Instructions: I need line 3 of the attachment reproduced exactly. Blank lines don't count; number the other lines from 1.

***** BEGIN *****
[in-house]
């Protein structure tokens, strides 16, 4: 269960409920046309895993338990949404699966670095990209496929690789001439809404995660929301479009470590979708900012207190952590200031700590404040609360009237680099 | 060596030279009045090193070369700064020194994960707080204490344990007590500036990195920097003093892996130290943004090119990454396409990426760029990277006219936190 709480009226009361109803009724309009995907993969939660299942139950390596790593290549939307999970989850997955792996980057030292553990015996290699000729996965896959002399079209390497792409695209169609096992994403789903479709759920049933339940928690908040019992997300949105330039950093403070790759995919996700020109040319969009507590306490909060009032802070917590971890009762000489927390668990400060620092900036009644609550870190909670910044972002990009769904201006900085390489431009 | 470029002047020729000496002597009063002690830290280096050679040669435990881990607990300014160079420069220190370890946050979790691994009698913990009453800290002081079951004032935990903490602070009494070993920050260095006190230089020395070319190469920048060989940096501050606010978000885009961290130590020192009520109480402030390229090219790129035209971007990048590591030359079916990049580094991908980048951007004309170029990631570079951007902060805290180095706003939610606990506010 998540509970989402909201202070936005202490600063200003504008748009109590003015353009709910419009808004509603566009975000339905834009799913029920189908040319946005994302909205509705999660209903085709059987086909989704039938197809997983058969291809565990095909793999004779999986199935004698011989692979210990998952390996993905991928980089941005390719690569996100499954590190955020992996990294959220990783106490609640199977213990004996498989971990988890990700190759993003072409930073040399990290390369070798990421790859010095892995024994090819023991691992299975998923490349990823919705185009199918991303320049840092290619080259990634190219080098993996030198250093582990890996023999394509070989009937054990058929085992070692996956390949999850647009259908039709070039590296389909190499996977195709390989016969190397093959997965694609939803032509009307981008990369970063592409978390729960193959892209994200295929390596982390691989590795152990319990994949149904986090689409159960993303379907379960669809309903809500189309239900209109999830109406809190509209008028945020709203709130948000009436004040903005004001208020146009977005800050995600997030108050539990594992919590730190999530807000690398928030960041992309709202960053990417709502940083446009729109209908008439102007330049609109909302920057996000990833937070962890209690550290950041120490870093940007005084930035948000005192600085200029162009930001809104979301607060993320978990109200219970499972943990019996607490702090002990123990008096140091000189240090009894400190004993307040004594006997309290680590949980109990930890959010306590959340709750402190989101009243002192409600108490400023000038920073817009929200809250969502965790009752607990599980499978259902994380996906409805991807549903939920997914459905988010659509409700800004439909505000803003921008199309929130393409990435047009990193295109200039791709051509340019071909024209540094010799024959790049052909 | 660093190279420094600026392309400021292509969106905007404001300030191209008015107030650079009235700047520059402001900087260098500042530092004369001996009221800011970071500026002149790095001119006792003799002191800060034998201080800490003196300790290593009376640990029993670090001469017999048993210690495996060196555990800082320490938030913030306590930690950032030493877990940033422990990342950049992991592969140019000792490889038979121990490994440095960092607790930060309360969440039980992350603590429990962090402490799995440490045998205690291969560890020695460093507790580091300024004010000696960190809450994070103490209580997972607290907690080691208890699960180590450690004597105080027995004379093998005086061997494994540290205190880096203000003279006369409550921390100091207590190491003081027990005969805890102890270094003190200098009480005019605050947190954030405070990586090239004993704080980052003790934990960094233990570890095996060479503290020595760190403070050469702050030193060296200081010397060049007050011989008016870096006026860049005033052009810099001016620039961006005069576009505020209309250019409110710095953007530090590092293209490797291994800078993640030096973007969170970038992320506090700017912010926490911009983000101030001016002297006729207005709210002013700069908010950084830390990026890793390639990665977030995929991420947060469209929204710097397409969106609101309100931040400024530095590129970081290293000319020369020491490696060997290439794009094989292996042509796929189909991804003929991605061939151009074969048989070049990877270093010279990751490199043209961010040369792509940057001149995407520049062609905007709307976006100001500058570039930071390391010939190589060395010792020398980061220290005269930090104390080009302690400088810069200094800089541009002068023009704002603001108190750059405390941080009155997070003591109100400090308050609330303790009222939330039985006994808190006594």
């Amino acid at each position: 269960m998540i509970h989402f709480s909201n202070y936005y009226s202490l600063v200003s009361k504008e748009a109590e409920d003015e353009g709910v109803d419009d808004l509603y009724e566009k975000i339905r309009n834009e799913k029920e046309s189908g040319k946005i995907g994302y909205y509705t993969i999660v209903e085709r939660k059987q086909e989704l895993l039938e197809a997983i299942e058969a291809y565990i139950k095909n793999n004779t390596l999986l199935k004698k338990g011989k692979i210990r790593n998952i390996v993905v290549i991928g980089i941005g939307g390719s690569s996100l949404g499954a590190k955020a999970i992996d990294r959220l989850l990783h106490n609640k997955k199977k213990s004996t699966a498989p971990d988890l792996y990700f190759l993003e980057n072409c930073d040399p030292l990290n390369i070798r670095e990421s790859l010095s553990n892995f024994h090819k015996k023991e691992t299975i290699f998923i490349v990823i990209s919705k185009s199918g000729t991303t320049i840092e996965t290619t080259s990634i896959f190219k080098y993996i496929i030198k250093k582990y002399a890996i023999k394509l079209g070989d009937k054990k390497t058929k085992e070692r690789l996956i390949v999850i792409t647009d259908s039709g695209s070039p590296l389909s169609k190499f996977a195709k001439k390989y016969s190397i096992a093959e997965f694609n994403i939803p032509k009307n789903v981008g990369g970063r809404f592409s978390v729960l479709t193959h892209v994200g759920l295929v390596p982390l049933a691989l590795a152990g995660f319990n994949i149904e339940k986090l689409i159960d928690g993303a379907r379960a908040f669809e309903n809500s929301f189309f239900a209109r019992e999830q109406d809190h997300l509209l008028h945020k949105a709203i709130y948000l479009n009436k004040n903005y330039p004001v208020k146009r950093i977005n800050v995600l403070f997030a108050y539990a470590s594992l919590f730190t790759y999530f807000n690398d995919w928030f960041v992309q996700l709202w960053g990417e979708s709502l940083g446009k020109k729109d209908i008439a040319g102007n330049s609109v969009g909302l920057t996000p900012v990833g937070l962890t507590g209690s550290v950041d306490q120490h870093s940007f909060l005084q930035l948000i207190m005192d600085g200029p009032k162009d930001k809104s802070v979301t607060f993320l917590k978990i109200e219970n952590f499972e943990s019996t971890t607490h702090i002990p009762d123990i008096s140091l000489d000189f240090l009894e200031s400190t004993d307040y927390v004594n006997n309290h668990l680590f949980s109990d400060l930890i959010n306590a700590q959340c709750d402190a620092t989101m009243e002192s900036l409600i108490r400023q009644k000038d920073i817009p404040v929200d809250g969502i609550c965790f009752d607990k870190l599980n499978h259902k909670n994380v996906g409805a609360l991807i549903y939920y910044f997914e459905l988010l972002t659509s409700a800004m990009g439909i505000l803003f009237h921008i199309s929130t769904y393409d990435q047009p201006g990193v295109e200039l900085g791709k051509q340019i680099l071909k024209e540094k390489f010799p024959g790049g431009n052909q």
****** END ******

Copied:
């Amino acid at each position: 269960m998540i509970h989402f709480s909201n202070y936005y009226s202490l600063v200003s009361k504008e748009a109590e409920d003015e353009g709910v109803d419009d808004l509603y009724e566009k975000i339905r309009n834009e799913k029920e046309s189908g040319k946005i995907g994302y909205y509705t993969i999660v209903e085709r939660k059987q086909e989704l895993l039938e197809a997983i299942e058969a291809y565990i139950k095909n793999n004779t390596l999986l199935k004698k338990g011989k692979i210990r790593n998952i390996v993905v290549i991928g980089i941005g939307g390719s690569s996100l949404g499954a590190k955020a999970i992996d990294r959220l989850l990783h106490n609640k997955k199977k213990s004996t699966a498989p971990d988890l792996y990700f190759l993003e980057n072409c930073d040399p030292l990290n390369i070798r670095e990421s790859l010095s553990n892995f024994h090819k015996k023991e691992t299975i290699f998923i490349v990823i990209s919705k185009s199918g000729t991303t320049i840092e996965t290619t080259s990634i896959f190219k080098y993996i496929i030198k250093k582990y002399a890996i023999k394509l079209g070989d009937k054990k390497t058929k085992e070692r690789l996956i390949v999850i792409t647009d259908s039709g695209s070039p590296l389909s169609k190499f996977a195709k001439k390989y016969s190397i096992a093959e997965f694609n994403i939803p032509k009307n789903v981008g990369g970063r809404f592409s978390v729960l479709t193959h892209v994200g759920l295929v390596p982390l049933a691989l590795a152990g995660f319990n994949i149904e339940k986090l689409i159960d928690g993303a379907r379960a908040f669809e309903n809500s929301f189309f239900a209109r019992e999830q109406d809190h997300l509209l008028h945020k949105a709203i709130y948000l479009n009436k004040n903005y330039p004001v208020k146009r950093i977005n800050v995600l403070f997030a108050y539990a470590s594992l919590f730190t790759y999530f807000n690398d995919w928030f960041v992309q996700l709202w960053g990417e979708s709502l940083g446009k020109k729109d209908i008439a040319g102007n330049s609109v969009g909302l920057t996000p900012v990833g937070l962890t507590g209690s550290v950041d306490q120490h870093s940007f909060l005084q930035l948000i207190m005192d600085g200029p009032k162009d930001k809104s802070v979301t607060f993320l917590k978990i109200e219970n952590f499972e943990s019996t971890t607490h702090i002990p009762d123990i008096s140091l000489d000189f240090l009894e200031s400190t004993d307040y927390v004594n006997n309290h668990l680590f949980s109990d400060l930890i959010n306590a700590q959340c709750d402190a620092t989101m009243e002192s900036l409600i108490r400023q009644k000038d920073i817009p404040v929200d809250g969502i609550c965790f009752d607990k870190l599980n499978h259902k909670n994380v996906g409805a609360l991807i549903y939920y910044f997914e459905l988010l972002t659509s409700a800004m990009g439909i505000l803003f009237h921008i199309s929130t769904y393409d990435q047009p201006g990193v295109e200039l900085g791709k051509q340019i680099l071909k024209e540094k390489f010799p024959g790049g431009n052909q």